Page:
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Echoes of war: A journey around Sierra Leone

A U.N.-backed court on Thursday convicted ex-Liberian President Charles Taylor of war crimes during the conflict in Sierra Leone, making him the first former head of state to be found guilty by an international tribunal.

In advance of the ruling, Reuters photographer Finbarr O'Reilly traveled around Sierra Leone to examine the legacy of the 1991-2002 war, which left over 50,000 people dead and became a byword for gratuitous violence, especially the amputation of limbs.

A decade later, the West African nation is peaceful, but remains among the world's poorest. It is due to hold elections in November. 

Finbarr O'Reilly / Reuters

A woman uses a net to catch fish in a pool of water near the city of Makeni in Sierra Leone on April 20, 2012.

Finbarr O'Reilly / Reuters

Komba Nyanku, left, 12, who wants to become a lawyer, and his friend, Abdoulaye Marrah, 12, who dreams of being a pilot, pose for a portrait in the town of Koidu on April 21, 2012. Neither of the boys has the money to pay school fees.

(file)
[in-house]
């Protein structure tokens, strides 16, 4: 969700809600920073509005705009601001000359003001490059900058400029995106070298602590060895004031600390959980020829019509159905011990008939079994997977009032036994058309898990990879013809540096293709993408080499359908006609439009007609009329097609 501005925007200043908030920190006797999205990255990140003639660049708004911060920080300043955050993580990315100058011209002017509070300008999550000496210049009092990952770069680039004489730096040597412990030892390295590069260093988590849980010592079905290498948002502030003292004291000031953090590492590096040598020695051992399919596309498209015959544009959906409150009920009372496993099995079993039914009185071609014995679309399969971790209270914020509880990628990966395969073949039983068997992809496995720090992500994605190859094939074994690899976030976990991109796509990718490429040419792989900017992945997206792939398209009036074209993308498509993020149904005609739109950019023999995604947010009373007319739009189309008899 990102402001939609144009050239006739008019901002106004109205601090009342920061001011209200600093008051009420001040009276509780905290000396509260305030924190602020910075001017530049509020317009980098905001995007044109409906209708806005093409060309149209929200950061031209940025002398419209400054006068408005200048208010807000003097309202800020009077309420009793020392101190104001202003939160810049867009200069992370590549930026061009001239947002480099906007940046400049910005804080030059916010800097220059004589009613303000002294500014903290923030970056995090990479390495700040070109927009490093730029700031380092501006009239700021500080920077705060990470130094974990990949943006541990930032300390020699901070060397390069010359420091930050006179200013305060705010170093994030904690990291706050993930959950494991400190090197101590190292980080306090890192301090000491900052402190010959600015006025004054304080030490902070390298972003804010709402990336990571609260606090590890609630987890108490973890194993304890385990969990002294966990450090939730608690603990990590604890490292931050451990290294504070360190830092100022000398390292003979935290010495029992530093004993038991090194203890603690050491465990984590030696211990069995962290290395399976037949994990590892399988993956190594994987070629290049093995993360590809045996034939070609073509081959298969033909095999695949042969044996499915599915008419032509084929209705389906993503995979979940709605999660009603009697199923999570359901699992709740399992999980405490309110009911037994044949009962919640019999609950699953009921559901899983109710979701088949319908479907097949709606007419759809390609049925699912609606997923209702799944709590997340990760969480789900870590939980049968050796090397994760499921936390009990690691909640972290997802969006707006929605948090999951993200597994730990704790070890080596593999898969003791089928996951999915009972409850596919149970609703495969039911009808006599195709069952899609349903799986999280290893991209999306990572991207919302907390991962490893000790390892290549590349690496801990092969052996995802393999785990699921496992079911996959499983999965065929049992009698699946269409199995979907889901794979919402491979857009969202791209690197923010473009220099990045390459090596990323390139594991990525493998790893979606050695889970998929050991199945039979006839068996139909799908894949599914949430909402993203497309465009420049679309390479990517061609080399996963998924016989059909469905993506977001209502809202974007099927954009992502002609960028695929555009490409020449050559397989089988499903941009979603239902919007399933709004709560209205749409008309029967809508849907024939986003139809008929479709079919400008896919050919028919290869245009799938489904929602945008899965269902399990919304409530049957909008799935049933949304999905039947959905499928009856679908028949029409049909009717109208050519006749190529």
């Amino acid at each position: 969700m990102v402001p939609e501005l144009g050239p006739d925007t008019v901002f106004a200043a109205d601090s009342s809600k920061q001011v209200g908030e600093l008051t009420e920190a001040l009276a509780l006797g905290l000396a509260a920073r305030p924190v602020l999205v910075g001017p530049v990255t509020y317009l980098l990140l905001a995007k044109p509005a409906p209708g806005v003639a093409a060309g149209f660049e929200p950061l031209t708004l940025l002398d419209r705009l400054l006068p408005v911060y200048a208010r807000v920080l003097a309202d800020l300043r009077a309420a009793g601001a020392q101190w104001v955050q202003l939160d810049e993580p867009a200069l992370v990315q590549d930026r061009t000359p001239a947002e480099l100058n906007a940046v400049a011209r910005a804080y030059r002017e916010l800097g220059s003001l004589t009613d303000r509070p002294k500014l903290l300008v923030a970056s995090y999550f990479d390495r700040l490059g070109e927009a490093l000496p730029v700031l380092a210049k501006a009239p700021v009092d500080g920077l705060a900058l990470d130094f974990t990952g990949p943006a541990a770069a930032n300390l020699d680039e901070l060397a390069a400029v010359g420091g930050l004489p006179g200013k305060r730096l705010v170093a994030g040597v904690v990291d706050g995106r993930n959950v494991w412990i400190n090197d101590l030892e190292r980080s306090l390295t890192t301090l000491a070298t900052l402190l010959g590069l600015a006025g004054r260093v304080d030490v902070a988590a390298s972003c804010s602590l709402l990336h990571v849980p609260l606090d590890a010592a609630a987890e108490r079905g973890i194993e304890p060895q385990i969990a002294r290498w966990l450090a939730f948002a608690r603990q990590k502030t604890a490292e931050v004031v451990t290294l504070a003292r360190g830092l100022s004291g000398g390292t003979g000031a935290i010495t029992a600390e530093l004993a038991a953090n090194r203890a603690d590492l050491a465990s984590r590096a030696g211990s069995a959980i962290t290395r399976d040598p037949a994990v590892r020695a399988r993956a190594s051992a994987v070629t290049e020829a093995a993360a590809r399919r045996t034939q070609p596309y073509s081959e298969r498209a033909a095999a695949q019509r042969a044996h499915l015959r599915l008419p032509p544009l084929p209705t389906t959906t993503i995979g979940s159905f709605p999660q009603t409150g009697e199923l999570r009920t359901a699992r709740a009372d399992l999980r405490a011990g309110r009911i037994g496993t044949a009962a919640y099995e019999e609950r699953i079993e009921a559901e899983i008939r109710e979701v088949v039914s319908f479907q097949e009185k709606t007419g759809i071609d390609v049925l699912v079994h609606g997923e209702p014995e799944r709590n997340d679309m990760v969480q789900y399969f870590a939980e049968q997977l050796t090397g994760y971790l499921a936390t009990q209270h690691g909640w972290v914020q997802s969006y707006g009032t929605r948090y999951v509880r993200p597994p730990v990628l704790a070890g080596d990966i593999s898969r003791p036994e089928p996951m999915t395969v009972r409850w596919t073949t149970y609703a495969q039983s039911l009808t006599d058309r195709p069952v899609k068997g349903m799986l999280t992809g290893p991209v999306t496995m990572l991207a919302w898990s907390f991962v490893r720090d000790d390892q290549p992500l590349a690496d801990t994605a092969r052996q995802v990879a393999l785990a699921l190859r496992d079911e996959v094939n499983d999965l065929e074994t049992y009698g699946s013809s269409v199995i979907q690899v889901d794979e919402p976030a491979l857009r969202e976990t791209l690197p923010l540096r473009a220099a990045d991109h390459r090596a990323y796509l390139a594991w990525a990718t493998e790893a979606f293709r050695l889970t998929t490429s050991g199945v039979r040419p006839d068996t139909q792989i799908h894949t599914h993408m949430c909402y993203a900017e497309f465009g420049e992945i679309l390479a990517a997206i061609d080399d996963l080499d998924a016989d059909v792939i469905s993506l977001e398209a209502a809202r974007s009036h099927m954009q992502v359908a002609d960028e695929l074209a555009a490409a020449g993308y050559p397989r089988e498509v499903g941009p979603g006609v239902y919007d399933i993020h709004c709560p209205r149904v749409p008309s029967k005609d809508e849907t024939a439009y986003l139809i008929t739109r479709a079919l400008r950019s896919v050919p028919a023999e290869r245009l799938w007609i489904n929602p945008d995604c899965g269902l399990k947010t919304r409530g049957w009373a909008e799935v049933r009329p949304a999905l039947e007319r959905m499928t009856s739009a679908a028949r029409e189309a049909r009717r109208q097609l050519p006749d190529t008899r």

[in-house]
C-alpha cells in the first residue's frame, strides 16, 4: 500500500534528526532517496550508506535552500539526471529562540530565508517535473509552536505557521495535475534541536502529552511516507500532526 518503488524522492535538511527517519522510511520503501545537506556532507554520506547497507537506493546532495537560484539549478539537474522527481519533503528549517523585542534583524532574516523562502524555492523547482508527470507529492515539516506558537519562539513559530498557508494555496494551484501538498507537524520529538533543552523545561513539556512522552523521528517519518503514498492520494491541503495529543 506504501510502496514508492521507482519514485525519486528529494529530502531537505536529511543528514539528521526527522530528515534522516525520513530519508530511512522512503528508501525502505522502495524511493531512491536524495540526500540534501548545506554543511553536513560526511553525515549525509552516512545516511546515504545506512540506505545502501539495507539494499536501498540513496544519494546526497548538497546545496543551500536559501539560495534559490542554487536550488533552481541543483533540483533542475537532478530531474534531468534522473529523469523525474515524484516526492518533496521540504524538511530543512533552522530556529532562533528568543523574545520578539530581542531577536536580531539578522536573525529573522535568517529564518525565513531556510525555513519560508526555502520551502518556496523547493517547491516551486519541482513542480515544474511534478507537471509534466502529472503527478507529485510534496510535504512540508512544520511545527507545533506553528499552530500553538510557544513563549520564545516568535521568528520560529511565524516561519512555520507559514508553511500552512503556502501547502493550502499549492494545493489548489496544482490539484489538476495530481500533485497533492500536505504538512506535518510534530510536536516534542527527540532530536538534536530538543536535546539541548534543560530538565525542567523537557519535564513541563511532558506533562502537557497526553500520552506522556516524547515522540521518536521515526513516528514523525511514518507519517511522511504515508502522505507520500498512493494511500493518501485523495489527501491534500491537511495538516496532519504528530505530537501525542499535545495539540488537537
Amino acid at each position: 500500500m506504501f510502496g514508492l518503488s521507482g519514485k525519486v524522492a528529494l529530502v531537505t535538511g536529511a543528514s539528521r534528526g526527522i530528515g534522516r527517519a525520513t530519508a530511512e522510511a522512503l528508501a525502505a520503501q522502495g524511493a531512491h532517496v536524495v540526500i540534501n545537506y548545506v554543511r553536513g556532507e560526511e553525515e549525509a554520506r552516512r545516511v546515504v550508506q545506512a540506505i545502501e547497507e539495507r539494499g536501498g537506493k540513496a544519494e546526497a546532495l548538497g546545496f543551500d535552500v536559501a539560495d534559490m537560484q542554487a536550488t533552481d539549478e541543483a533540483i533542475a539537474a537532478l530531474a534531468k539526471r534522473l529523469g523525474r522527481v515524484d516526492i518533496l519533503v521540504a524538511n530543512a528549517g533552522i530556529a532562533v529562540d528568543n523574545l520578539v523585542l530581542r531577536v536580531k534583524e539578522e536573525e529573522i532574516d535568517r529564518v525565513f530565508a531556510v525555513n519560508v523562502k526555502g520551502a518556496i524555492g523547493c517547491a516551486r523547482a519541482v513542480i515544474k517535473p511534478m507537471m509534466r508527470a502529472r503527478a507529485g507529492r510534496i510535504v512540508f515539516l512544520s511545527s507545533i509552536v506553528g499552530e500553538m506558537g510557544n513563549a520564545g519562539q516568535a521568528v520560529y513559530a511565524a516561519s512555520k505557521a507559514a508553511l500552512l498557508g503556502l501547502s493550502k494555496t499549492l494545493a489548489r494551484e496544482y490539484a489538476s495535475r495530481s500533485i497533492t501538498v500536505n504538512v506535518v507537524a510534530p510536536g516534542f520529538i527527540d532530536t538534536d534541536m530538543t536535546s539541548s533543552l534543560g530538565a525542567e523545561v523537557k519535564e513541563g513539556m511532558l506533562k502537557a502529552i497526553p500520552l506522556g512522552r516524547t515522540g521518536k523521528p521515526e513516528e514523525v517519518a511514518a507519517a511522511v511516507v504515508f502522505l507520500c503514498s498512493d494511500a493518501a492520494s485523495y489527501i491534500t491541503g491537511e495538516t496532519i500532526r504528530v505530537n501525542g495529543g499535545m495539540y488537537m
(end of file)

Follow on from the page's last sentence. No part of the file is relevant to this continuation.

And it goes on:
Finbarr O'Reilly / Reuters

Kadiatu Kauma, 24, sits in a hospital with gunshot wounds to her arm, stomach and back after police opened fire on a crowd of protestors in the mining town of Bumbuna on April 19, 2012. A woman was shot and killed and several others were wounded when police opened fire on a crowd protesting wages and working conditions at the British mining company African Minerals, according to witnesses, hospital staff and police officials.

Finbarr O'Reilly / Reuters

A headstone marks a mass grave of rebel victims in the village of Bomaru, where the conflict started in 1991, on April 22, 2012.

Finbarr O'Reilly / Reuters

Guests attend a wedding in Koidu on April 21, 2012.

Finbarr O'Reilly / Reuters

A worker carries charcoal through a slashed and burned area in eastern Sierra Leone, April 20, 2012. Logging is illegal in Sierra Leone, but remains the leading cause of environmental degradation, according to the European Union. Population pressure, common slash and burn methods and illegal logging mean the country's bountiful forests could disappear by 2018, according to the Forestry Ministry.

Finbarr O'Reilly / Reuters

The remote border post between Liberia and Sierra Leone, where fighters from Liberia entered on March 23, 1991 and triggered the start of the civil war, is seen in the village of Bomaru, eastern Sierra Leone, on April 22, 2012.